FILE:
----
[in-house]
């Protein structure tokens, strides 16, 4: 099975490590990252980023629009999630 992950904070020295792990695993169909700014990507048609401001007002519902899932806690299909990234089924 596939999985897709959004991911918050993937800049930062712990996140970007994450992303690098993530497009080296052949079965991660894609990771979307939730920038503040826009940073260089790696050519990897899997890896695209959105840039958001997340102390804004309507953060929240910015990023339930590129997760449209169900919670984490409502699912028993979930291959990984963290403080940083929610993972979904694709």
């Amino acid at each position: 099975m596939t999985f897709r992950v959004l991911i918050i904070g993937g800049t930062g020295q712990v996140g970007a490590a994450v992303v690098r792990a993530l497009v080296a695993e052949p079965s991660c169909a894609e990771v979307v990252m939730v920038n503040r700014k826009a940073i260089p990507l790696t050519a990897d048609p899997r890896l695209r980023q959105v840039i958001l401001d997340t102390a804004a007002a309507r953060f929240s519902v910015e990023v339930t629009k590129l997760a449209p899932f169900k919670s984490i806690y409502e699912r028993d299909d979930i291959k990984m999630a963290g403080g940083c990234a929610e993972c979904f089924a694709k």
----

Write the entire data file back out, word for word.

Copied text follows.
[in-house]
């Protein structure tokens, strides 16, 4: 099975490590990252980023629009999630 992950904070020295792990695993169909700014990507048609401001007002519902899932806690299909990234089924 596939999985897709959004991911918050993937800049930062712990996140970007994450992303690098993530497009080296052949079965991660894609990771979307939730920038503040826009940073260089790696050519990897899997890896695209959105840039958001997340102390804004309507953060929240910015990023339930590129997760449209169900919670984490409502699912028993979930291959990984963290403080940083929610993972979904694709």
């Amino acid at each position: 099975m596939t999985f897709r992950v959004l991911i918050i904070g993937g800049t930062g020295q712990v996140g970007a490590a994450v992303v690098r792990a993530l497009v080296a695993e052949p079965s991660c169909a894609e990771v979307v990252m939730v920038n503040r700014k826009a940073i260089p990507l790696t050519a990897d048609p899997r890896l695209r980023q959105v840039i958001l401001d997340t102390a804004a007002a309507r953060f929240s519902v910015e990023v339930t629009k590129l997760a449209p899932f169900k919670s984490i806690y409502e699912r028993d299909d979930i291959k990984m999630a963290g403080g940083c990234a929610e993972c979904f089924a694709k």